Iris Murdoch
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"Dame Iris Murdoch" Dame Commander of the Order of the British Empire/DBE was an Irish-born British author and philosopher, best known for her novels about good and evil, sexual relationships, morality, and the power of the unconscious. Her first published novel, Under the Net, was selected in 1998 as one of Modern Library 100 Best Novels/Modern Library's 100 best English-language novels of the 20th century. In 1987, she was made a Dame Commander of the Order of the British Empire. In 2008, The Times ranked Murdoch twelfth on a list of "The 50 greatest British literature/British writers since 1945".

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Writing is like getting married. One should never commit oneself until one is amazed at one's luck.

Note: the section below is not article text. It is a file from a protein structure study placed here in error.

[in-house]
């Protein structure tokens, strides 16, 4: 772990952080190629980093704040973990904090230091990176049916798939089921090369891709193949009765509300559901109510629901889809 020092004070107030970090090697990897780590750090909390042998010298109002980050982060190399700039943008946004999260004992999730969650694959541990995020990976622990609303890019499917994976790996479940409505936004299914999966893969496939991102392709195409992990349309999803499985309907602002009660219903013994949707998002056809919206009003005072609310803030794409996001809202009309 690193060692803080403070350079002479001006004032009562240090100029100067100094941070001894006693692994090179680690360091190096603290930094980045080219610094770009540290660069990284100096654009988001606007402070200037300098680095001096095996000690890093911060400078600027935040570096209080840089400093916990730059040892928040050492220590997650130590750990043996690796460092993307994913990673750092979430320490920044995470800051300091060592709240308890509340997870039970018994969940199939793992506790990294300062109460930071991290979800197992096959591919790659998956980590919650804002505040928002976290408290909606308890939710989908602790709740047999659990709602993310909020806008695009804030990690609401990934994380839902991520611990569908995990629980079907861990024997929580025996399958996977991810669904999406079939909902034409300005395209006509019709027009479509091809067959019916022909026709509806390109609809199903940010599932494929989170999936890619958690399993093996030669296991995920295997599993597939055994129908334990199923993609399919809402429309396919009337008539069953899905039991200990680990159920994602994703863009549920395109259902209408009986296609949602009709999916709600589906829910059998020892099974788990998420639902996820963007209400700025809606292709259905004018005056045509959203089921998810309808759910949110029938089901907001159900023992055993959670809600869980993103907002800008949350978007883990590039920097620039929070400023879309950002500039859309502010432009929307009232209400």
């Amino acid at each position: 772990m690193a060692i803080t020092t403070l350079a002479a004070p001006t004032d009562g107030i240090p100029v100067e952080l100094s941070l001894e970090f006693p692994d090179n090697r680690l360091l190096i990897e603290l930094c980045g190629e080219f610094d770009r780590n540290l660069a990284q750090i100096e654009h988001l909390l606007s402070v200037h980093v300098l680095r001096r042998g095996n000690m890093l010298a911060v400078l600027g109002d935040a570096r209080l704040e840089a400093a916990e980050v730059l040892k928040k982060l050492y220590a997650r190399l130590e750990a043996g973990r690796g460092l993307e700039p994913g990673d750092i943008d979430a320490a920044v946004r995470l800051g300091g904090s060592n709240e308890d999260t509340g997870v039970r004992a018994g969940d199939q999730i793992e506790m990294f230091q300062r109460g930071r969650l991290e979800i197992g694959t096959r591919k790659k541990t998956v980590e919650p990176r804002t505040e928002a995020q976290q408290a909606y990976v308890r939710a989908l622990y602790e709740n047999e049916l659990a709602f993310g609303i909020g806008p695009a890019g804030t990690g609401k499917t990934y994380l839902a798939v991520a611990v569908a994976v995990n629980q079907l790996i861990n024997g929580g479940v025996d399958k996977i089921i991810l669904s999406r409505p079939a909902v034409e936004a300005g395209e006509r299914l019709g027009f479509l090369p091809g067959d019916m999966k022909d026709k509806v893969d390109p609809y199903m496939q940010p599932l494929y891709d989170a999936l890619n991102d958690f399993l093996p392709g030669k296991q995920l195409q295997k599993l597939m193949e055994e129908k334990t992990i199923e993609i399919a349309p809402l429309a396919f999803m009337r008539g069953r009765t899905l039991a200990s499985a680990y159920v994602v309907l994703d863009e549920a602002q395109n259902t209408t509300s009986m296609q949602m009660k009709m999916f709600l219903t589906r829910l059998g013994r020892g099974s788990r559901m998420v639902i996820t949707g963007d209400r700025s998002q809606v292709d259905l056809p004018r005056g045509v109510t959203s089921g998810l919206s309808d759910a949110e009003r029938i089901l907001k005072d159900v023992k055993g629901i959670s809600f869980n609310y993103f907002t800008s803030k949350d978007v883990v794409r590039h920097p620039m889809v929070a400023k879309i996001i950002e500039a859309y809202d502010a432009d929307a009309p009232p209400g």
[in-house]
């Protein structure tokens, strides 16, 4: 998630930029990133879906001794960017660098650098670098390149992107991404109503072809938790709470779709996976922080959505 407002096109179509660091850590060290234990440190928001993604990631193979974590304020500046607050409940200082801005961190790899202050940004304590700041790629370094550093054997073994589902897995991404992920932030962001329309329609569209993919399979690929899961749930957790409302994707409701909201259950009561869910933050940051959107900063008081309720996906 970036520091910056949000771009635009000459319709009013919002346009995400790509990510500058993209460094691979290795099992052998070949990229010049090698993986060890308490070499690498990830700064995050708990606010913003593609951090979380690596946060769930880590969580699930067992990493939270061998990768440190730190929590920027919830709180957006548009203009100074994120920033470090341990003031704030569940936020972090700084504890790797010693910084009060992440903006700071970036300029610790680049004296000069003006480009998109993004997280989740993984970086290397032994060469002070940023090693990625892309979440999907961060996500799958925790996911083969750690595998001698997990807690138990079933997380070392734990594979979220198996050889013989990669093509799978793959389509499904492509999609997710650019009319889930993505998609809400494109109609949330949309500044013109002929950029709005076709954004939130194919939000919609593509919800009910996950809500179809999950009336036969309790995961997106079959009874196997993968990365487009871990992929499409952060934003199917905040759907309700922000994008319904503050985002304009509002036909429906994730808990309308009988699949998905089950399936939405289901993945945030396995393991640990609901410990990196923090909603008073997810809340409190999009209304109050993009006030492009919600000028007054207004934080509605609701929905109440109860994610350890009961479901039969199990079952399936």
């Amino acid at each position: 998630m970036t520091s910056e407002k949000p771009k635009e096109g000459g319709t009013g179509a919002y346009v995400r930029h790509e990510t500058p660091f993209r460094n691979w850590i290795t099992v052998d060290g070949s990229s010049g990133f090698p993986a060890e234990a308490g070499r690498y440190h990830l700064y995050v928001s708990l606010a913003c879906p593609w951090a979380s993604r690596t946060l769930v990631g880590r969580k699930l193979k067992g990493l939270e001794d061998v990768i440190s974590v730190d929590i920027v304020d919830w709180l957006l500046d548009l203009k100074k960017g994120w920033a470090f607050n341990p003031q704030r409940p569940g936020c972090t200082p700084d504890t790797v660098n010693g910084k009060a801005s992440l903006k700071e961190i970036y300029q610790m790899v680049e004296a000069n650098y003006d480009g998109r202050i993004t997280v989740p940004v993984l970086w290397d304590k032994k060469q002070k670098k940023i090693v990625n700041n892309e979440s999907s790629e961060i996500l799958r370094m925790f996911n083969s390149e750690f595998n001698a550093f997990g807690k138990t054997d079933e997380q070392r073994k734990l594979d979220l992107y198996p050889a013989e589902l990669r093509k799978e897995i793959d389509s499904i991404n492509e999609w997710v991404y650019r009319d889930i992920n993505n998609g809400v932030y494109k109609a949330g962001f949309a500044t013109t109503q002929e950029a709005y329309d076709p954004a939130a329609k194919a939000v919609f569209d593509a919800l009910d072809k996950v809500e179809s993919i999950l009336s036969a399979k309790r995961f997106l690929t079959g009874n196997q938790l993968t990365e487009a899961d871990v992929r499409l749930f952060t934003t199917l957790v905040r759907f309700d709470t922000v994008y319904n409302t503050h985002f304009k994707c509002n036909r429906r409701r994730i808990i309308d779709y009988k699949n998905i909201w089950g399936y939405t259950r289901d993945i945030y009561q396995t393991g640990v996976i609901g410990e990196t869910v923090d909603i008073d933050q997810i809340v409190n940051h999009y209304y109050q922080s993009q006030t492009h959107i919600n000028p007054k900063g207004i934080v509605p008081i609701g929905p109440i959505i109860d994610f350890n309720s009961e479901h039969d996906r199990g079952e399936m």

Happiness is a matter of one's most ordinary and everyday mode of consciousness being busy and lively and unconcerned with self.

Love is the difficult realization that something other than oneself is real.

People from a planet without flowers would think we must be mad with joy the whole time to have such things about us.

The cry of equality pulls everyone down.

Falling out of love is very enlightening. For a short while you see the world with new eyes.

The absolute yearning of one human body for another particular body and its indifference to substitutes is one of life's major mysteries.

Every man needs two women, a quiet home-maker, and a thrilling nymph.

There is no substitute for the comfort supplied by the utterly taken-for-granted relationship.

We can only learn to love by loving.

Man's creative struggle, his search for wisdom and truth, is a love story.

One of the secrets of a happy life is continuous small treats.